Fare: ¥3,020 for Tokyo Station; or ¥3,190 for Shinjuku, Shibuya, and Ikebukuro Stations.
Travel time: 1 hour and 20 minutes to Shinjuku Station.
Another fast and easy but more expensive option (if you buy one-way tickets) is the ever-popular Narita Express (N’EX). A one-way ticket starts from ¥3,020, but the roundtrip ticket is only ¥4,000. The roundtrip ticket has a 14-days validity period, so Narita Express works well if you’re visiting Tokyo for 14 days or less, and both arriving and departing from Narita airport. You can only buy tickets at the airport counter.
The Narita Express (N’EX) will take you directly to the following stations: Tokyo, Shinagawa, Shibuya, Shinjuku, Ikebukuro, Yokohama.
Option 5: Private or Shared Shuttle
Now, if you have money to blow and just can’t be bothered to wait for the above options, you can always rent a private or shared shuttle service to get you where you want to go. It’s the most expensive option (short of taking a private taxi) at a little over ¥6,100, but might be for you if you want less hassle after a long flight.
How to Get to Tokyo Center from Haneda Airport
Transportation from Haneda has lots of options. In fact, you just have to use your internet and Google Maps or HyperDia to board the correct train going to your destination or hotel. Since Haneda Airport is near, expect to be in Tokyo center in less than 20 minutes. That’s why we always prefer flying into Haneda. But to give you an idea, here are some of the available options:
Option 1: Cheapest
Fare: ¥550 for Shinagawa Station
Travel time: 30 minutes
Board the Keikyu-Kuko Line train from the international terminal towards Keisei-Takasago and ride until Shinagawa Station. From Shinagawa Station board the JR Yamanote Line to take you to your destination in Tokyo. This option is the cheapest costs from ¥550 and only takes 30 minutes, but, as before, offers limited space for luggage.
Option 2: Convenient
Fare: ¥1,350 for Shinagawa
Travel time: 20 minutes
Just like with Narita, Haneda offers Airport Limousine Bus service to major stations like Shinjuku and even a direct stop at the hotels listed on their bus stops. It’s also much cheaper at ¥1,350 and takes half the time to get there. Tickets can be purchased inside the Haneda International Terminal (your arrival terminal) near the bus stop. Just buy your ticket and hop aboard. For less hassle, you can also buy it online.
Understanding Tokyo’s Transportation System
1. Trains and subways
- JR East Lines.
- Tokyo Metro and Toei subway systems.
- Private railways (Odakyu and Yurikamome).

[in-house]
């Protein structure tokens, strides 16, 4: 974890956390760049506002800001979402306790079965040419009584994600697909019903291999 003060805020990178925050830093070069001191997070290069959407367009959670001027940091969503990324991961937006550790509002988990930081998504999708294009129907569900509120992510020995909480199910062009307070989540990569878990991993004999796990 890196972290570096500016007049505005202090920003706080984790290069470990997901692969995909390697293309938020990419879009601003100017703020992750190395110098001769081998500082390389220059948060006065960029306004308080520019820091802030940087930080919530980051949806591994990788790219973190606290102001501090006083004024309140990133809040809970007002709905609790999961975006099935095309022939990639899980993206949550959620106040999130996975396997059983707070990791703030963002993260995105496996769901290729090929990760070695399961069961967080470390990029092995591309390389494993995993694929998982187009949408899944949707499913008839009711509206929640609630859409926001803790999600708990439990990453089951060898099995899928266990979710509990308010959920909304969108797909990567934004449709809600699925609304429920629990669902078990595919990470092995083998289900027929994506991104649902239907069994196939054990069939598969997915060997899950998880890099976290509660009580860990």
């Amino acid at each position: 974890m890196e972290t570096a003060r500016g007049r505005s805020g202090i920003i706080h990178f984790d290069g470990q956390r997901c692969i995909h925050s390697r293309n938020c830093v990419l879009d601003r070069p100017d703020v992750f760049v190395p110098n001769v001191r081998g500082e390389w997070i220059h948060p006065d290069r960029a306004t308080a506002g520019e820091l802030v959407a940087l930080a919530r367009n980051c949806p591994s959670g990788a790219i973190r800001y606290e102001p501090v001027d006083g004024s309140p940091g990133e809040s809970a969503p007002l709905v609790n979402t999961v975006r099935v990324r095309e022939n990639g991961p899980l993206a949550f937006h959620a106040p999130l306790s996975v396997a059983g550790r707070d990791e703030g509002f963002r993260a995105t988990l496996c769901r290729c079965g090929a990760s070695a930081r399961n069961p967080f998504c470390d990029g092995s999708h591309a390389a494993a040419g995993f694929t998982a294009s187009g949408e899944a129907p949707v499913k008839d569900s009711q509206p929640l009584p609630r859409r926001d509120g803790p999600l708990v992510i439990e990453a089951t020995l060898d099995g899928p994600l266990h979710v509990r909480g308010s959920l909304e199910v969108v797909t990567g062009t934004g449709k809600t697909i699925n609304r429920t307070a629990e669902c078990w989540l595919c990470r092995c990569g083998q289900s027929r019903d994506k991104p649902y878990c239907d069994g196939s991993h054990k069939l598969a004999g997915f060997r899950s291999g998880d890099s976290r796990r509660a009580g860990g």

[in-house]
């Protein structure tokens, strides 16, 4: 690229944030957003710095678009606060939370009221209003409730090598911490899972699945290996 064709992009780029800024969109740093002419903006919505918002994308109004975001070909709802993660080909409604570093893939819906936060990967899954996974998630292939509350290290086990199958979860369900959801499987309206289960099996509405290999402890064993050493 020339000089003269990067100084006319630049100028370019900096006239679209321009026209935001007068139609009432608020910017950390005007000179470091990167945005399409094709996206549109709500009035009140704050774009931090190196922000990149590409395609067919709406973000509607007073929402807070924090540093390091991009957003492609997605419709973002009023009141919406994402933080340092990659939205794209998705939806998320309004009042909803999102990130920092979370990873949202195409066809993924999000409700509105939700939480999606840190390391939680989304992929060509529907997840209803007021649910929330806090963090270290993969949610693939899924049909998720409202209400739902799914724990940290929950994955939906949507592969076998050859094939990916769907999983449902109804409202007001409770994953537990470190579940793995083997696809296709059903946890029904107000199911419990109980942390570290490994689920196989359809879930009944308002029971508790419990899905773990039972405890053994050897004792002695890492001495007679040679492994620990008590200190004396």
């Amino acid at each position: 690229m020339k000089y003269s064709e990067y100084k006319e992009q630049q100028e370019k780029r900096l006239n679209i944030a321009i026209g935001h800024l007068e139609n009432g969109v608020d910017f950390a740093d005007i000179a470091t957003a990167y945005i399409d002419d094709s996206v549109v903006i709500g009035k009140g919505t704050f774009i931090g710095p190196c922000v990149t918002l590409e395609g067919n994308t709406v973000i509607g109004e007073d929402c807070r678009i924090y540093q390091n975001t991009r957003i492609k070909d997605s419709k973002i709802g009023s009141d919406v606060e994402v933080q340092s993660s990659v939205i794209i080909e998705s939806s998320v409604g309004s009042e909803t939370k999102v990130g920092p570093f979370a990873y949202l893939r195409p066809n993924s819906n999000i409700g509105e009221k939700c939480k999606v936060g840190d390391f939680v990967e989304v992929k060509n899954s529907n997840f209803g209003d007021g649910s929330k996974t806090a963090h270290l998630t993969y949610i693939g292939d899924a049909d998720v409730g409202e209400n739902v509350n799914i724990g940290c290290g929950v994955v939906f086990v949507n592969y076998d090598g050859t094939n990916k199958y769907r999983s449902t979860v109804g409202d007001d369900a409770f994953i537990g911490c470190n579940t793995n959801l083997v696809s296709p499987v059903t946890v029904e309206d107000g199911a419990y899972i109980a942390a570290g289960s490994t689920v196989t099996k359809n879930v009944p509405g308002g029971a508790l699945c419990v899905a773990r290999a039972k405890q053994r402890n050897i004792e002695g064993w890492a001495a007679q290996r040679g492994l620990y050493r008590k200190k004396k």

- Tokyo Monorail.
- Shinkansen or bullet train.
Trains are the primary mode of transportation in Tokyo for sightseeing–it is extensive, clean, safe, and on time.
Tokyo Metro and Toei Subway.
JR Pass cannot be used in these lines. So if you’re navigating these subway systems, we recommend getting a prepaid PASMO or Suica IC Card. That way, you don’t have to get tickets from the machine every time you ride the train.
A lot of blogs and websites say that navigating the Tokyo subway systems is complicated, but that’s not true. All you have to do is download the Tokyo Subway Navigation app (Google Play | Apple Store) and it will give you an easy-to-understand route to take you to your desired destination.
This was the exact app I used when I cherry blossom hopped in Tokyo last spring. It saved me a great deal of time as it gave me very precise directions and is more accurate than Google Maps (which is only good for JR Lines and Private railways). Tokyo Metro and Toei subways now offer free Wi-Fi for tourists in preparation for the Tokyo Olympics 2020.
Yurikamome Line, on the other hand, is the gateway to Odaiba (a man-made island) and is the only train that crosses the Rainbow Bridge.
The Tokyo Monorail provides the simplest and most direct access to Haneda Airport which begins at Hamamatsucho Station.
Shinkansen or Bullet Train.
Tokyo Station is Tokyo’s main hub for bullet trains or Shinkansen as the Japanese call it. Shinkansen trains travel up and down the northern region of Honshu and into the southwest region of Kyushu.
As a tourist in Tokyo, the chances of you getting on a bus in Tokyo is pretty slim, as the train is always more convenient for getting around. From my experience, I’ve only ridden a bus in Tokyo once because the train line that I was supposed to take was down. You may experience this at some point, but the chances are pretty slim. Buses accept cash, PASMO, or SUICA cards for payment.
3. Taxis and Uber
For those of you accustomed to Uber, GrabTaxi, or some other app-related transportation, don’t expect to use this in Tokyo. Uber does exist here but is actually far more expensive than just taking a taxi. I don’t really recommend using taxis to get around either. That’s because the typical starting price is between ¥400-¥700 and ¥80-¥90 per 300 meters traveled. For my American readers out there, 300 meters is just under 1000 feet or 0.18 miles. And all this is before you have to deal with the language barrier.
For great resources about Tokyo’s accessibility:
- Train Stations: Accessible guide to Tokyo Metro and Toei subway lines.
- Sightseeing: Accessible guide for exploring the greater Tokyo area.
Passes and Tickets to Get Around in Tokyo
1. IC Cards
My first suggestion for those of you without JR Passes is to purchase either a PASMO or SUICA IC card from almost any ticket vendor at the train station. The primary purpose of IC Cards is to avoid having to get tickets from a ticket machine every time you ride a train–so you can just swipe and go. These cards can be charged (using cash) at ticket machines in the train stations. They can be used to pay for buses and taxis too, and even used to pay for most vending machines and convenience stores if you feel like carrying less cash.